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Separation anxiety

About separation anxiety and clingy behaviour

 

Separation anxiety is the distress that a child feels when their parent or carer leaves them alone or in the care of someone else.  It is a normal developmental stage starting around 9 months old and continuing to around age 4, although some children continue to experience periods of separation anxiety well beyond this age.

 

Most parents and carers deal with separation anxiety with little or no problem.  Some signs of separation anxiety are crying, calling for their parent or carer, running after them and clinging onto them.

 

However, some children can become so distressed that they will scream, throw tantrums and even vomit. Such severe or prolonged distress can make it very difficult for parents and carers to leave the child. This can lead to the parent or carer choosing not to send the child to nursery, school or social events in order to avoid the distress.

 

Older children may experience separation anxiety in response to events such as bullying, bereavement, a change of school or family circumstances.  The young person may show distress or fear when they go to school or they may insist that they are with their parent at all times, sometimes even overnight.


Things to think about

 

  • Is this the continuation of normal clingy behaviour or is this a sudden change in behaviour? 
  • Have there been any significant life changes or stresses affecting the child? 
  • How are the parents or carers reacting to the child's distress?  
  • Is there something that could be making them anxious at nursery or school?
  • Is the child confident and socially integrated with strong friendships and alliances?
  • Could the child be subject to teasing or perceived bullying?
  • Does the child feel they are different from their peers in their identity, for example due to ethnic, cultural or religious group, interests, additional support needs, etc?
  • Is there anything worrying the child?
  • Does the child have an obvious or hidden disability? 
  • Is the child suffering from a physical illness? 

 

Think about your response

 

It is important to consider your own emotional response to the situation.  If you are finding yourself becoming very distressed, anxious, angry or protective towards the child then it is important to consider why.  These feelings may impact on your ability to respond helpfully.  Although difficult, it is important to separate your own feelings and thoughts from the situation you are dealing with.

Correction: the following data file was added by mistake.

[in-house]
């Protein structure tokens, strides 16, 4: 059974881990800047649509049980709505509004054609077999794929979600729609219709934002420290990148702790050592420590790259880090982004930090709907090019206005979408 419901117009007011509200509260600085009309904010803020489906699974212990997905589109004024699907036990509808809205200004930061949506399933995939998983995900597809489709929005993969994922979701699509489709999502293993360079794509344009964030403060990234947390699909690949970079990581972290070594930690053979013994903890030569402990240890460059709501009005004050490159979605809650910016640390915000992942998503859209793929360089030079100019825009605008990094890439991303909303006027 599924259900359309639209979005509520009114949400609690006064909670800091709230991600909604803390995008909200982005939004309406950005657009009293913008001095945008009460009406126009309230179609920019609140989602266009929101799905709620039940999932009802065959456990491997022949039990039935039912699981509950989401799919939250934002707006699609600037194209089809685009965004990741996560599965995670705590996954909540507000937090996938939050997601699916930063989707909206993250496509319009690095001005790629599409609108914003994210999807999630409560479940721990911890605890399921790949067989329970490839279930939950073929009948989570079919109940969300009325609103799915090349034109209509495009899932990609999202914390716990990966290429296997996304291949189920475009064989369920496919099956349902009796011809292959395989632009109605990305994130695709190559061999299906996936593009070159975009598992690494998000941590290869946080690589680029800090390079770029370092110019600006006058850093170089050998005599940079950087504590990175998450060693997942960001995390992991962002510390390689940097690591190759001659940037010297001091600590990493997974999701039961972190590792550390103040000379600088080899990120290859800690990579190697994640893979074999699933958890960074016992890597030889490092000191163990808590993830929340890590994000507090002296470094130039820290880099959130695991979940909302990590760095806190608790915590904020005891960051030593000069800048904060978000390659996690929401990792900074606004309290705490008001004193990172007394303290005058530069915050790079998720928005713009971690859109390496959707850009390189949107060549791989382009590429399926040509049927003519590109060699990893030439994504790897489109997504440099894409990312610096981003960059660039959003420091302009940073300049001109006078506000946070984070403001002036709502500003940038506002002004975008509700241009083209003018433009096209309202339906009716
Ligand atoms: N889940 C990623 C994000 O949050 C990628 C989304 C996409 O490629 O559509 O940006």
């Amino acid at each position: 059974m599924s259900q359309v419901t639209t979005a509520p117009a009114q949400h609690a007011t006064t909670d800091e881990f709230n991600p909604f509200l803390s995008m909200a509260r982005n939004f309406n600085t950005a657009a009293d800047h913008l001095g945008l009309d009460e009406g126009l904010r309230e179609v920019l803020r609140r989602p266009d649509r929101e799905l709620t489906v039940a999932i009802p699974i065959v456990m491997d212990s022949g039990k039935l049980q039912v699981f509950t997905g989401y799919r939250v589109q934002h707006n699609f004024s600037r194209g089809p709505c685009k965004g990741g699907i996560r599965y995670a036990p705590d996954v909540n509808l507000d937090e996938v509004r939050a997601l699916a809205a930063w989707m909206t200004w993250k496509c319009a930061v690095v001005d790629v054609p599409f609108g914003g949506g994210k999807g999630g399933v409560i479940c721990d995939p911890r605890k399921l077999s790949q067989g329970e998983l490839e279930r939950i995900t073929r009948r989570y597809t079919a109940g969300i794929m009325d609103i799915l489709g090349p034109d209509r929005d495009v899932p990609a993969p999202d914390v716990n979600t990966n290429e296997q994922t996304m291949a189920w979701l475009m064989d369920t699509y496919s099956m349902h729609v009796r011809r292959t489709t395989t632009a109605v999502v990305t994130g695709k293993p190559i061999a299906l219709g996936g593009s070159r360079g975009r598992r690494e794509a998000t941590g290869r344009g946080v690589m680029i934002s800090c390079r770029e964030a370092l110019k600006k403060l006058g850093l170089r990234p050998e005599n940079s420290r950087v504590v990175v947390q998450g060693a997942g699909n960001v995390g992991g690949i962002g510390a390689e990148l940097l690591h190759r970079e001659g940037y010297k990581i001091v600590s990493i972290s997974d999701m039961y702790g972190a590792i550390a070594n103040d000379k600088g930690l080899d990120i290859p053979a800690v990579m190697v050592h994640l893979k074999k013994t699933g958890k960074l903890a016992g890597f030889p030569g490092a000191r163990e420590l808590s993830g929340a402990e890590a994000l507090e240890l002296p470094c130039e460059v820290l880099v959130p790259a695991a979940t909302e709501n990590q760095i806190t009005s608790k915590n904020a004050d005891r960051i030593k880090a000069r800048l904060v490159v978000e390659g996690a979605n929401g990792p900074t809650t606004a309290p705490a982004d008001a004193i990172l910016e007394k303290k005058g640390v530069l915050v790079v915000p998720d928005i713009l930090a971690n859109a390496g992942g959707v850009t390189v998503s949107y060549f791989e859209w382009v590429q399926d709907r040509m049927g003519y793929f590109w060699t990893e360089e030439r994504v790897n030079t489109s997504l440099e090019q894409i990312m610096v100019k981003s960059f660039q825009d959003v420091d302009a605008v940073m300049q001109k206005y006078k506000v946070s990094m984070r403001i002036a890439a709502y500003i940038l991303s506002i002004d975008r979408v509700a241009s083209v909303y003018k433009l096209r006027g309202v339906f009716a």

What you can do

 

  • Talk to the parent or carer to find out if this is the continuation of normal clingy behaviours, or a new response to separation.  If it's a continuation, it may be helpful to look at how the parents are reacting to the child's distress.  If it's a new response, it's important to think about whether there is anything that may be causing the child worry or concern. 

 

  • Discuss with the parent or carer their own response to the child's anxiety and distress.  Remind them that the child's distress might be worse if they show distress themselves, are too over-protective, or too harsh.

 

  • Encourage the parent or carer to be confident and reassuring.  However, be aware that reassurance can sometimes become a problem if the child becomes too dependent on it. The child needs to feel confident that they can handle the separation without the constant need for reassurance.

 

  • When the parent or carer is leaving:
    • encourage them to smile during the separation, as this can mask their own distress. 
    • encourage them not to return to the child, but to calmly and confidently leave.
    • discourage them from leaving without telling the child they are going. 

 

  • Try to keep separations fairly short but allow the child or young person to adjust to the fact they are leaving their parent or carer, and try to distract the child with other activities. 

 

  • Encourage the parent or carer to plan brief periods away from the child, gradually extending the time as the child becomes more settled. For example, leaving them more often with grandparents or a neighbour.
     
  • For a child of school age, it could be helpful to get support from their friends, by arranging for them to call on the child or young person and go to school together.

 

  • Think about using stories, drawings and other creative approaches, appropriate to the child’s age, to help them explain how they are feeling when they leave their parent or carer.

 

  • Ask the child if there is anything worrying them, e.g. teasing, bullying, physical illness.

 

  • Find out if there have been any significant life changes or stresses affecting the child, for example: bereavement, parental separation, a change of school or house move?

 

  • Find out if there is something that could be making them anxious at nursery or school, for example:  
    • how they feel about their learning or an activity
    • if they are finding something difficult
    • how their relationships are with adults in school
    • how they feel about themselves and their peer group.


This video gives tips to help with separation anxiety:

 

Other resources

 

Anxiety Canada, self-help website:  www.anxietycanada.com/parenting/parent-child

 

CBeebies, helping kids keep calm:  www.bbc.co.uk/cbeebies/joinin/seven-techniques-for-helping-kids-keep-calm


Who to contact if you're still concerned

 

For parents and carers

 

Please contact your health visitor, nursery, school, GP or other professional involved with your family.

 

For professionals

 

Please consult with other professionals involved or the named person, and to help identify the most appropriate support, go to: www.nhsfife.org/choosingtherightsupport